Merck began granting the Heinrich Emanuel Merck Award in 1988 to mark the centennial of the first standardization of analytical methods by Dr. Karl Krauch, a Merck chemist. This list of the prizewinners documents the significance of the prize in the analytical sciences community, which has often laid the groundwork for important discoveries.
Former winners of the Heinrich Emanuel Merck Award are:
|Prof. Francesco Ricci
|University of Rome
|Prof. Petra Dittrich
|Prof. Aaron Wheeler
|University of Toronto
|Prof. Luisa Torsi
|University of Bari
|Dr. Alexander Makarov
|Thermo Fisher Scientific
|Prof. Shuming Nie
|Emory University, Atlanta
|Prof. Yoshinobu Baba
|University of Tokushima
|Prof. Jonathan V. Sweedler
|University of Illinois
|Prof. Norman Dovichi
|University of Alberta
|Prof. Renato Zenobi
|Prof. D. Jed Harrison
|University of Alberta
|Prof. Andreas Manz
|Imperial College London
|Prof. Aviv Amirav
|University of Tel Aviv
|Dr. Brian A. Bidlingmeyer
|Prof. Reinhard Niessner
|Technical University München
|Prof. Mastaka Hiraide
|University of Nagoya
|Prof. Otto S. Wolfbeis
|University of Graz, Austria
Heinrich Emanuel Merck (1794-1855)
Heinrich Emanuel Merck was a direct descendant of Merck’s founder Friedrich Jacob Merck, who had received a privilege for a pharmacy—later known as Engel-Apotheke—in Darmstadt in 1668. Heinrich Emanuel Merck was occupied with research, which was unusual at the time. His teachers included the Erfurt pharmacist and reformer of the pharmaceutical field, Johann Bartholomaeus Trommsdorff, and the chemical analyst Martin Heinrich Klaproth, as well as the phytochemist Sigismund Friedrich Hermbstaedt. The latter two both lectured at the university in Berlin.
In 1816, Heinrich Emanuel Merck took over his father‘s pharmacy in Darmstadt, which his family had owned since 1668. Soon afterwards, Merck began working intensively on a new field of analytical chemistry at his lab in the pharmacy: alkaloids. His experiments to isolate and characterize the known alkaloids led to the start of bulk production in 1827, which enjoyed immediate success. In his „Cabinet of pharmaceutical and chemical innovations“, Merck presented 16 alkaloids for scientific experiments to his fellow experts and doctors. Heinrich Emanuel Merck was well known among his customers for the purity of the alkaloids he sold.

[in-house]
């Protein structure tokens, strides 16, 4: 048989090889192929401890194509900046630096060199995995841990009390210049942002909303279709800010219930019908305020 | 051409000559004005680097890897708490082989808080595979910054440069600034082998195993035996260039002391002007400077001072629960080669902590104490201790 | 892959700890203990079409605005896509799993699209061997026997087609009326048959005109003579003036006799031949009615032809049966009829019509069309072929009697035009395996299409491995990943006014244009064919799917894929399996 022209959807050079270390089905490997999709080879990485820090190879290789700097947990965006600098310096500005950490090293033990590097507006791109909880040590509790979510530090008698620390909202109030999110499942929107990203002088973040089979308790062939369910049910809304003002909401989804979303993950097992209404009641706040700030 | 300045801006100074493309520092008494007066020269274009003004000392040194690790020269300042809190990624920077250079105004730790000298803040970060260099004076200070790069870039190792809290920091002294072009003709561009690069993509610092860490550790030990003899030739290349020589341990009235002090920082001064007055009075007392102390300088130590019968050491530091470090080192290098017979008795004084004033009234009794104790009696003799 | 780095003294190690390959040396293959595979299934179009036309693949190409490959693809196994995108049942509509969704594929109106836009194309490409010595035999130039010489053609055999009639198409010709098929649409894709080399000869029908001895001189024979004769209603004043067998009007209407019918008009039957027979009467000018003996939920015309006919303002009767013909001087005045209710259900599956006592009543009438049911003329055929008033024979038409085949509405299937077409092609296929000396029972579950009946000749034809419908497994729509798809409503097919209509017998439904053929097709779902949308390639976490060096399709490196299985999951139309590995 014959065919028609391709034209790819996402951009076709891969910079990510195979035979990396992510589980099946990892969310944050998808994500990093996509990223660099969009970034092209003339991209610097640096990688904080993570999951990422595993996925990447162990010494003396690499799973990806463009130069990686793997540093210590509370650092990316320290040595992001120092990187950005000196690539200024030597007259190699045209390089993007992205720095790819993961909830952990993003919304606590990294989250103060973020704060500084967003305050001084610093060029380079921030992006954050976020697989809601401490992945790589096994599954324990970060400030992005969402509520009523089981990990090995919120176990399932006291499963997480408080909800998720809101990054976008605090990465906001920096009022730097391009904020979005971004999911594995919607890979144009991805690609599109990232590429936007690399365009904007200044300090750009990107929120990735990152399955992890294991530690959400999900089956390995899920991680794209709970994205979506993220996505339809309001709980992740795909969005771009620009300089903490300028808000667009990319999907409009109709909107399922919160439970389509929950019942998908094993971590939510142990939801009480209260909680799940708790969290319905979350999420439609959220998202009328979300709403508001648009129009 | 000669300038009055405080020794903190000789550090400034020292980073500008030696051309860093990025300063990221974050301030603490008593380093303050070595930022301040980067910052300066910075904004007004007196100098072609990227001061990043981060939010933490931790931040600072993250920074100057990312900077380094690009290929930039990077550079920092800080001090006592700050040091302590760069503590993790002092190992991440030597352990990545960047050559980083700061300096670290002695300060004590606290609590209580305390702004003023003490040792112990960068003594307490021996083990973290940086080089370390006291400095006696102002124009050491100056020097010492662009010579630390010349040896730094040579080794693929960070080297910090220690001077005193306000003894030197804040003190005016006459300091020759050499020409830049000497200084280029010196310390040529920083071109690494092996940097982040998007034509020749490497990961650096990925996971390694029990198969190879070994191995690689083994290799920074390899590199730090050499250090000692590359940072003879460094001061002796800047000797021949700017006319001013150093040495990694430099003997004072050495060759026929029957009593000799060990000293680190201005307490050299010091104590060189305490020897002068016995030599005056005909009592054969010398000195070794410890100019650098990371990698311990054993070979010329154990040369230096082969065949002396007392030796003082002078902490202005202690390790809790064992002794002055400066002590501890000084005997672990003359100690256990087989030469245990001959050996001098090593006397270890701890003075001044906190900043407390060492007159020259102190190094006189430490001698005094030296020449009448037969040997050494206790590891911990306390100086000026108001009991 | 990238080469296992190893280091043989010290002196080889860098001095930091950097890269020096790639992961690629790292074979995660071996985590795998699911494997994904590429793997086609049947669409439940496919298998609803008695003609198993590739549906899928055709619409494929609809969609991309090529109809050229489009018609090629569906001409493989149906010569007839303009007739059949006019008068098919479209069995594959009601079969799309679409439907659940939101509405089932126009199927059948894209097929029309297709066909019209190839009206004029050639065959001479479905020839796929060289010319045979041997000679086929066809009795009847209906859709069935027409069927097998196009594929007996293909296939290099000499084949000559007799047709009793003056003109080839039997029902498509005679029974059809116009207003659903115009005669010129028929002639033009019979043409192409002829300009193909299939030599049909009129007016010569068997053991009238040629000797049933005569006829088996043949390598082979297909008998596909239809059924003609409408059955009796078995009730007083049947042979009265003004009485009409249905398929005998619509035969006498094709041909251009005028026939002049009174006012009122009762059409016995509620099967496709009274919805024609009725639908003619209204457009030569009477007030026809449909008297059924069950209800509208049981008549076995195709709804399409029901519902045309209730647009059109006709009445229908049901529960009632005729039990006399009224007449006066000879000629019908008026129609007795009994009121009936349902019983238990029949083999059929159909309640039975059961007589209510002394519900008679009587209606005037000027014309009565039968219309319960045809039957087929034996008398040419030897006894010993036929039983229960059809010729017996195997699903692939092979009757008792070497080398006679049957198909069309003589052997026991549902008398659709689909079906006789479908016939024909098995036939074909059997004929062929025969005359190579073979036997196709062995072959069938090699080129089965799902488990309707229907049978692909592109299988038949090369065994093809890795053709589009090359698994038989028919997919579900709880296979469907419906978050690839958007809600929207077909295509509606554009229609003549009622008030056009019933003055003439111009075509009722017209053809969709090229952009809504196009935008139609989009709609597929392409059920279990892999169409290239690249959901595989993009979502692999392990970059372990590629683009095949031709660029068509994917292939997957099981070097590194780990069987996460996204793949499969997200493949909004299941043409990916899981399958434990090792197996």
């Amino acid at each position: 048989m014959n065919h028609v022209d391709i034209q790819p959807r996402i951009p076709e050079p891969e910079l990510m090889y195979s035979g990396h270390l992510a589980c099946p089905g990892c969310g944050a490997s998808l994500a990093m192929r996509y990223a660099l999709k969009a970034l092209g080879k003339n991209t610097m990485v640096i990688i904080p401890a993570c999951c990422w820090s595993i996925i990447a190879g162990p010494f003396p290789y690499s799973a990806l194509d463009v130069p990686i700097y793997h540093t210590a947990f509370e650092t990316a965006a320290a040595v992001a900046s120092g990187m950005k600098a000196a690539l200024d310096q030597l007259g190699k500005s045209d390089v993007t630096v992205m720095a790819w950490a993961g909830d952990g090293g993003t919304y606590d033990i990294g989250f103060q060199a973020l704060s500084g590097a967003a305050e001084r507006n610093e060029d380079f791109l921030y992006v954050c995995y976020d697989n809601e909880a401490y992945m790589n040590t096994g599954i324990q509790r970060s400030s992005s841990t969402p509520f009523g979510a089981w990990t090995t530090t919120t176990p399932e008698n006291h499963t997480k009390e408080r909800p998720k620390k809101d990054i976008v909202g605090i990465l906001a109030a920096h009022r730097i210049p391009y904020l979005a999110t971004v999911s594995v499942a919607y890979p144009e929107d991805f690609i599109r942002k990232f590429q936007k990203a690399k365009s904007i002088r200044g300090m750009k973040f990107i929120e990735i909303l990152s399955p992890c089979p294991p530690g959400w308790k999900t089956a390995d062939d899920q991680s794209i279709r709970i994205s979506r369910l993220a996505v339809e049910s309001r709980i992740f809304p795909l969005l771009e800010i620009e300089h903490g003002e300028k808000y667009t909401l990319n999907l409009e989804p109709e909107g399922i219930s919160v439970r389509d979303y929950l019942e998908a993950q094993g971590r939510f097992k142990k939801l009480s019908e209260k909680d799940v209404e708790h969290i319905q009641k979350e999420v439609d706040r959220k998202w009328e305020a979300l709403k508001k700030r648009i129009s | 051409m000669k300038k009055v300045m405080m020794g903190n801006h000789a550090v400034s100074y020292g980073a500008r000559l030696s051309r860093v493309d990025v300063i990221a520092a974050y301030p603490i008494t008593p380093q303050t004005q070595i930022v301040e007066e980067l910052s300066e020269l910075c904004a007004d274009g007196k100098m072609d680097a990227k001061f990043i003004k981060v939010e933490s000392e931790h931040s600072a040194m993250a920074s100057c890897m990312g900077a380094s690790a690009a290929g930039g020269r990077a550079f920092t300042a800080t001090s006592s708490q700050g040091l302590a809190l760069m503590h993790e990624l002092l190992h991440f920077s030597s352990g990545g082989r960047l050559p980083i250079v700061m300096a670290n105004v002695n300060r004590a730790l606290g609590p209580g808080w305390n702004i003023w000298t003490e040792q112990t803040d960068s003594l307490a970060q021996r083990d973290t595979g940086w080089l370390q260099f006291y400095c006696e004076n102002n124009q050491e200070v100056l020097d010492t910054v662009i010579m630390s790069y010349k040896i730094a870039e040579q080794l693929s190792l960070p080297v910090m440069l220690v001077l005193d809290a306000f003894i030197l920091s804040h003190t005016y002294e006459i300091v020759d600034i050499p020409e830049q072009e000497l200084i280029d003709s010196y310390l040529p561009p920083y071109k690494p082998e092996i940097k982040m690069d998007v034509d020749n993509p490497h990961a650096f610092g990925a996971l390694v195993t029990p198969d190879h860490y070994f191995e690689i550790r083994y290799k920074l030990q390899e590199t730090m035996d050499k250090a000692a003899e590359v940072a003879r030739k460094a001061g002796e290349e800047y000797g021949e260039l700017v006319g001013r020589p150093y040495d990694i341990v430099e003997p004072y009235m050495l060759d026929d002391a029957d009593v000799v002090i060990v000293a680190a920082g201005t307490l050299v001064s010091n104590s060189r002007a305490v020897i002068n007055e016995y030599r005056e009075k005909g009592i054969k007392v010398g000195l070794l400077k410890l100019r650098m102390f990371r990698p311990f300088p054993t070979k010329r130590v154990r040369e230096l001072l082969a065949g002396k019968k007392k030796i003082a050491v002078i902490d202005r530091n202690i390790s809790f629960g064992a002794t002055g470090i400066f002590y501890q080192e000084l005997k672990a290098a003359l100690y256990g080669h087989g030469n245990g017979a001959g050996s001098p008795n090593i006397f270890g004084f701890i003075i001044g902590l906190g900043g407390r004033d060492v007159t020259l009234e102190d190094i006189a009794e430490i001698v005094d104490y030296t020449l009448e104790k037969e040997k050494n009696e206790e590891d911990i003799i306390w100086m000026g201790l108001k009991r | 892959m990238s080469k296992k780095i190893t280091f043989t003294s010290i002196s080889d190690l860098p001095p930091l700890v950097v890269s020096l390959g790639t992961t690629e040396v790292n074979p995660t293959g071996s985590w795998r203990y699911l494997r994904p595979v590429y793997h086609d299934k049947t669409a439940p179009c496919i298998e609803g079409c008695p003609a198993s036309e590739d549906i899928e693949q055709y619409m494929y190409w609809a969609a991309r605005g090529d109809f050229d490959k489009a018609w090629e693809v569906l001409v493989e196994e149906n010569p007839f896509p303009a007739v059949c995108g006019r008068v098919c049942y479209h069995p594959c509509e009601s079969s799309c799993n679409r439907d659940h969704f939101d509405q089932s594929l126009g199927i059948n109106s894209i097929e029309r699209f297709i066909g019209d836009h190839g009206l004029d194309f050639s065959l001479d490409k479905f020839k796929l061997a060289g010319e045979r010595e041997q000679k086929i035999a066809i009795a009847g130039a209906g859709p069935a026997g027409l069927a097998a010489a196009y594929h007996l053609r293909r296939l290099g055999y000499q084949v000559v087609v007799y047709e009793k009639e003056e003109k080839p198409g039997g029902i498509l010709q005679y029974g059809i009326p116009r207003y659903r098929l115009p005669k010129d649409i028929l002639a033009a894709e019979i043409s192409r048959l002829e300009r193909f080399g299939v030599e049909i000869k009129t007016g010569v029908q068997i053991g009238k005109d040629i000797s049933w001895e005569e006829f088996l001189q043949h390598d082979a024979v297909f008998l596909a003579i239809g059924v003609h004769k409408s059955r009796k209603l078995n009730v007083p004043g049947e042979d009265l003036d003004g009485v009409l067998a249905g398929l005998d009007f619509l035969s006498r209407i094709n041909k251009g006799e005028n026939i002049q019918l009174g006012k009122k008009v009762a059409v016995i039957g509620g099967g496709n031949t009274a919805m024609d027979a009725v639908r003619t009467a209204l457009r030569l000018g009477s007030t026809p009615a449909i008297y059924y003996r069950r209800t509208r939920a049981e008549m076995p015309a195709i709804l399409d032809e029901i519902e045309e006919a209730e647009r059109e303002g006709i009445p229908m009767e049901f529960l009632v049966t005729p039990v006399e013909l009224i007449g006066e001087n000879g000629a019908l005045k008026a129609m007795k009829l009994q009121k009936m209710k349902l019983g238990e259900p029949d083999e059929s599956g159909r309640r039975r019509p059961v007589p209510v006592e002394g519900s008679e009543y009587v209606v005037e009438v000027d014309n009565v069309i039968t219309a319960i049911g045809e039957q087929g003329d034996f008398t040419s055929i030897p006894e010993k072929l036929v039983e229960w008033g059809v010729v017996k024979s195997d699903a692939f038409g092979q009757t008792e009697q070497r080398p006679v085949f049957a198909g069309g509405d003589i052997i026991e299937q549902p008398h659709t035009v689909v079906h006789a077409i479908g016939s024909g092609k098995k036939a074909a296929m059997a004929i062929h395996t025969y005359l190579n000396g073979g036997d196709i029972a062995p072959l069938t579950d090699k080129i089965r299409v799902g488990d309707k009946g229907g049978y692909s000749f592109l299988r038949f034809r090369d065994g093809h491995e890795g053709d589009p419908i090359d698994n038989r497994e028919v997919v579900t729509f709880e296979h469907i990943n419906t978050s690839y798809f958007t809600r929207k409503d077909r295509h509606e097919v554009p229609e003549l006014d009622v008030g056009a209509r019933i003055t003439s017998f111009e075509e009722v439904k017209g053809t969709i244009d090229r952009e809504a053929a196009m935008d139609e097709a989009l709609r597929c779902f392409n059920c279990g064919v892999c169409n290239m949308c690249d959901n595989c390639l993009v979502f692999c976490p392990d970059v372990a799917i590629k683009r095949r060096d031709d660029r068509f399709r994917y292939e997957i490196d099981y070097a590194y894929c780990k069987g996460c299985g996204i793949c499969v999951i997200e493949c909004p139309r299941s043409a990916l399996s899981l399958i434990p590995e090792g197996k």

In the year 1888 Dr. Carl Krauch (1853-1934), chief analytical chemist at Merck published the first analytical standard work, a narrow book titled "Testing chemical reagents for purity". In the same year, Merck announced that from now on, only reagents would be introduced to the market that complied with Krauch’s purity criteria described in this book. This was the birth-hour of the reagents of guaranteed purity, and at the same time it was the beginning of modern thinking in analytical chemistry.
Merck, a leading science and technology company, operates across healthcare, life science and performance materials. Around 52,000 employees work to make a positive difference to millions of people’s lives every day by creating more joyful and sustainable ways to live. From advancing gene editing technologies and discovering unique ways to treat the most challenging diseases to enabling the intelligence of devices – the company is everywhere. In 2018, Merck generated sales of € 14.8 billion in 66 countries.
Scientific exploration and responsible entrepreneurship have been key to Merck’s technological and scientific advances. This is how Merck has thrived since its founding in 1668. The founding family remains the majority owner of the publicly listed company. Merck holds the global rights to the Merck name and brand. The only exceptions are the United States and Canada, where the business sectors of Merck operate as EMD Serono in healthcare, MilliporeSigma in life science, and EMD Performance Materials.